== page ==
The Rage of Dragons is epic fantasy down to its bones, but has some new ideas that inject a lot of life into the genre. Here’s why you should pay attention.
WiC is a site for fantasy fans, so it probably won’t surprise you to learn that I, editor Dan, have read my fair share of fantasy books. From The Lord of the Rings to The Witcher to The Wheel of Time and beyond, I try to at least get familiar with all of the big ones, and sometimes that can leave me a little burnt out. Another war drama set in a world vaguely inspired by medieval England? My déjà vu has déjà vu.
Don’t get me wrong: I love that stuff. But it can nice to get a fresh take on the fantasy story every once in a while.
I found that in The Rage of Dragons by Evan Winter. Originally, Winter self-published this book, but it soon found an audience and got snapped up by a publisher. Reading it, it’s easy to see why. I didn’t love everything about it, but it injects a ton of new life into a genre that sometimes can feel like it’s repeating itself. If you’re looking for a new fantasy book to read, here’s why you should choose this one.
The Rage of Dragons is a page-turner
Epic fantasy series tend to run long. Sometimes it’s because publishers want to stretch out a series to make the most money out of it, sometimes it’s because authors fall so in love with their worlds that they just have to explore every nook and cranny; whatever the reason, fantasy bloat is real, and it can get annoying.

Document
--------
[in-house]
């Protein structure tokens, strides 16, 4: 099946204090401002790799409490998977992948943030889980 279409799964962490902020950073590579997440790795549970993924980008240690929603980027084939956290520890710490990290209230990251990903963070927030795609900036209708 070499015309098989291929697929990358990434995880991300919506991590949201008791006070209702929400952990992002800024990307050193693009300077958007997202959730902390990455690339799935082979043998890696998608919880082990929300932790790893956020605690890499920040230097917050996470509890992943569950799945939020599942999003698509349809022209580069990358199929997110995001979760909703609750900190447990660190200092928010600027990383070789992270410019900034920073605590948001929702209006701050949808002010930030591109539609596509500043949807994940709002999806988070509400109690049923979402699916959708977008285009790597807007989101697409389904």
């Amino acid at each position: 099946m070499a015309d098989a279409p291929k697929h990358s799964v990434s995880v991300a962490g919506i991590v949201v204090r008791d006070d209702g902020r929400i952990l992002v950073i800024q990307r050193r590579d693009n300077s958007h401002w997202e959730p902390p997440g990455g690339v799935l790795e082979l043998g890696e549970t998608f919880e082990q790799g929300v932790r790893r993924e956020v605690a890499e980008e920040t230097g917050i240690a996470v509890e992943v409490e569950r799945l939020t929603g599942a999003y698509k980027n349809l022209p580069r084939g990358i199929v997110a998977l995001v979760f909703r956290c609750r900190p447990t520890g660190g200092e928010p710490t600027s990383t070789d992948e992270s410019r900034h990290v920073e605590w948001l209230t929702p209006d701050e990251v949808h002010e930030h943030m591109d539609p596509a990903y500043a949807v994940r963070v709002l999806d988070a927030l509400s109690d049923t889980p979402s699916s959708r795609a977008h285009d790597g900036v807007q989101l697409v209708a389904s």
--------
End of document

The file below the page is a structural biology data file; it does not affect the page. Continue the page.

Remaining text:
The Rage of Dragons flies in the face of this. This. Book. Moves. I don’t think I’ve ever read a fantasy book so quickly paced as this; I’m not sure I’ve read a book as quickly paced as this.
Right at the top, we’re quickly introduced to our main characters, most notably Tau Solarin. He’s a member of the Omehi, a people who have been engaged in a 200-year-long war to keep their land safe from the native inhabitants of the continent they’ve colonized. Then, pretty immediately, he’s tossed into the fire. I won’t give away everything, but it seems like there are major events happening on every other page. Tau grows by leaps and bounds throughout the book, always learning new things about himself and the world.
I love A Song of Ice and Fire, but sometimes it seems like chapters go by before anything of note happens, especially in the later books. Here, revelations and fights and character development come fast and furious, and it’s kind of thrilling.
The world and its influences are unique
You might think that, in its rush to keep the plot moving, The Rage of Dragons would lose depth, but it doesn’t. Winter has come up with a world as detailed as any in the genre, and what’s more, he’s done it drawing from places we don’t normally see in fantasy. Specifically, he’s taken a lot of influence from Xhosa culture of South Africa, where he grew up. Instead of windswept green hills, the valley of the Omehi is an arid landscape where the sun is beating down all the time. People live in buildings made of adobe, and virtually all the characters have dark skin.